Gin Soaked

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Mind you, it wouldn't surprise me if there was only one physics teacher in Co. Donegal - how many students take physics for the Leaving Certificate in that county?
Excluding Secondary school teachers based on a language they don't teach is nuts.

Especially in STEM, a good teacher can be transformative for a school.

Edit: turns out OP is making stuff up. Unless you are dealing with physics teachers with fluent Irish. In a Gaelscoil.

And the one physics teacher in Donegal claim has also been debunked...
 
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silverharp

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Excluding Secondary school teachers based on a language they don't teach is nuts.

Especially in STEM, a good teacher can be transformative for a school.
pat has been smoking some good shiiiit over the weekend

Teacher qualifications

Post-primary teachers
Post primary teachers are normally required to teach at least 1 subject which they have studied to degree level. Post-primary teachers do not need to have a qualification in the Irish language unless they are employed by a Gaeltacht school or a school where Irish is the medium of instruction.

Qualification is usually achieved by gaining a primary degree from a recognised third-level institution. This degree must include at least 1 subject from the post-primary schools’ curriculum for the Leaving Certificate Programme. The Teaching Council is the professional standards body for teaching the promotes and regulates the profession. The primary degree is followed by a postgraduate qualification in education such as the Professional Masters in Education (PME).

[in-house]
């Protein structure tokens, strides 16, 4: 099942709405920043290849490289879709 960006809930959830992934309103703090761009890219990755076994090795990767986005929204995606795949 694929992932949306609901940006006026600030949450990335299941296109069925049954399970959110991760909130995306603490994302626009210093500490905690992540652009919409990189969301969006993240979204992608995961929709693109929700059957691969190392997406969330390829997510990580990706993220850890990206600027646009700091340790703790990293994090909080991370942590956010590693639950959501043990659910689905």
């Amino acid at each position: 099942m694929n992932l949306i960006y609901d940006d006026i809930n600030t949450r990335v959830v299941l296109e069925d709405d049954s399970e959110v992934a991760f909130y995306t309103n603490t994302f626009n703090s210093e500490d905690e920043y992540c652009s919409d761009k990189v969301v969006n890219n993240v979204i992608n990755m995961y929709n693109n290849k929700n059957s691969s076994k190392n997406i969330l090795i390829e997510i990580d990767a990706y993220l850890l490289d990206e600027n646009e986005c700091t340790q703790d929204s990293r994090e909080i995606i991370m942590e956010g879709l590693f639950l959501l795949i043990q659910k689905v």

Not The End Of The World

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No doubt we will have the gaelgoirs (have I spelt that right - do I even care) along in a minute with some sort of justification. Good OP.

In this day and age it is a pathetic requirement just a sop to the few. Embarrassing but let's not worry about the essential need to properly educate our young.
 

paulp

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Don't you love it when people read the op, jump straight in with a comment without having read at least a few of the replies first
 

Hunter-Gatherer

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In its current form , irish is too difficult.
 

Prester Jim

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Excluding Secondary school teachers based on a language they don't teach is nuts.

Especially in STEM, a good teacher can be transformative for a school.
It doesn't happen.
Pat is talking sh1te as normal.
 

hollandia

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No doubt we will have the gaelgoirs (have I spelt that right - do I even care) along in a minute with some sort of justification. Good OP.

In this day and age it is a pathetic requirement just a sop to the few. Embarrassing but let's not worry about the essential need to properly educate our young.
You won't because there is no requirement for Irish at second level. So they'd really be trying to justify something that they don't need to. Which, like the OP, would be pretty pointless.
 

Prester Jim

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No doubt we will have the gaelgoirs (have I spelt that right - do I even care) along in a minute with some sort of justification. Good OP.

In this day and age it is a pathetic requirement just a sop to the few. Embarrassing but let's not worry about the essential need to properly educate our young.
Did you read anything other than the super-poor OP? Patslatt pulled it out of his arse as always.
A very large proportion of Pat's OPs are pure nonsense, I have a theory that Milton Friedman's half rotted brain is in a fishbowl full of vinegar in Paschal O'D's attic and someone left a laptop too close to its robotic finger.
 

Hunter-Gatherer

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The parents of kids in many nations would prefer teachers with the identity of that nation. Israel , Greece, Japan, scotland. Give the kids some local identity. The alternative is some mc Donalds generic bland western hotchpotch.
 

Dame_Enda

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Not sure I buy this argument. I think if say French was my first language (and tens of millions speak it in Africa as a first or second language), I would find it easier to learn Irish. Like Irish, the French language usually has the adjective after the noun. On the other hand if they speak a first language where the adjective usually comes before the noun (including English), Irish can be very hard.